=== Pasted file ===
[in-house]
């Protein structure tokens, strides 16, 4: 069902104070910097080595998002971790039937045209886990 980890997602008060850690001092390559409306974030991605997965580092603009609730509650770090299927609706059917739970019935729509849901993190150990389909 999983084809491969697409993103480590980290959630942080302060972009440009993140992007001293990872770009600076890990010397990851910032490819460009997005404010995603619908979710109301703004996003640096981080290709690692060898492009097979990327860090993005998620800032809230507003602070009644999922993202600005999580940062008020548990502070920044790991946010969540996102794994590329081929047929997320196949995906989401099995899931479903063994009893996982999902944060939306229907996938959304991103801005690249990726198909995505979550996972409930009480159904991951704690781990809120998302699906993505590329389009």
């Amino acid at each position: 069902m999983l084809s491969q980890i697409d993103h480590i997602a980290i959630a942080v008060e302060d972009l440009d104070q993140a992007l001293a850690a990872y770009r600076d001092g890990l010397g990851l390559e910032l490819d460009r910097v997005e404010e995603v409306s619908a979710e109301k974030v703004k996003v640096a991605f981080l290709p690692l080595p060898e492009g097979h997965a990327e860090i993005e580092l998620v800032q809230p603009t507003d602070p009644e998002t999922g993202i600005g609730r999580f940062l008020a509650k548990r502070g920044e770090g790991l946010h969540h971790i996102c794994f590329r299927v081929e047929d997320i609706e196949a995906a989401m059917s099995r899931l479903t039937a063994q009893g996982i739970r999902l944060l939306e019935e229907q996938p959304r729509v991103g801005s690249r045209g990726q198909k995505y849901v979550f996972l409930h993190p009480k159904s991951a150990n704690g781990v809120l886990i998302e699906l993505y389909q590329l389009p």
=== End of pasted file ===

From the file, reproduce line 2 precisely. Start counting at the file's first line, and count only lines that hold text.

């Protein structure tokens, strides 16, 4: 069902104070910097080595998002971790039937045209886990 980890997602008060850690001092390559409306974030991605997965580092603009609730509650770090299927609706059917739970019935729509849901993190150990389909 999983084809491969697409993103480590980290959630942080302060972009440009993140992007001293990872770009600076890990010397990851910032490819460009997005404010995603619908979710109301703004996003640096981080290709690692060898492009097979990327860090993005998620800032809230507003602070009644999922993202600005999580940062008020548990502070920044790991946010969540996102794994590329081929047929997320196949995906989401099995899931479903063994009893996982999902944060939306229907996938959304991103801005690249990726198909995505979550996972409930009480159904991951704690781990809120998302699906993505590329389009």